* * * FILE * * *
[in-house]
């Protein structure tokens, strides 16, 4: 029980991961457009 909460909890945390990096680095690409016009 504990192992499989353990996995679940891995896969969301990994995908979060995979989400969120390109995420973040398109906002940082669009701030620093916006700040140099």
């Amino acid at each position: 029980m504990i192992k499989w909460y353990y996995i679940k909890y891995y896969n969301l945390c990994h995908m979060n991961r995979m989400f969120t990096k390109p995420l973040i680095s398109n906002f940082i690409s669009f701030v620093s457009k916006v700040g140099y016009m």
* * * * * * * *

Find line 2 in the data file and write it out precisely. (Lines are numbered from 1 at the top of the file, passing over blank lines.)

């Protein structure tokens, strides 16, 4: 029980991961457009 909460909890945390990096680095690409016009 504990192992499989353990996995679940891995896969969301990994995908979060995979989400969120390109995420973040398109906002940082669009701030620093916006700040140099």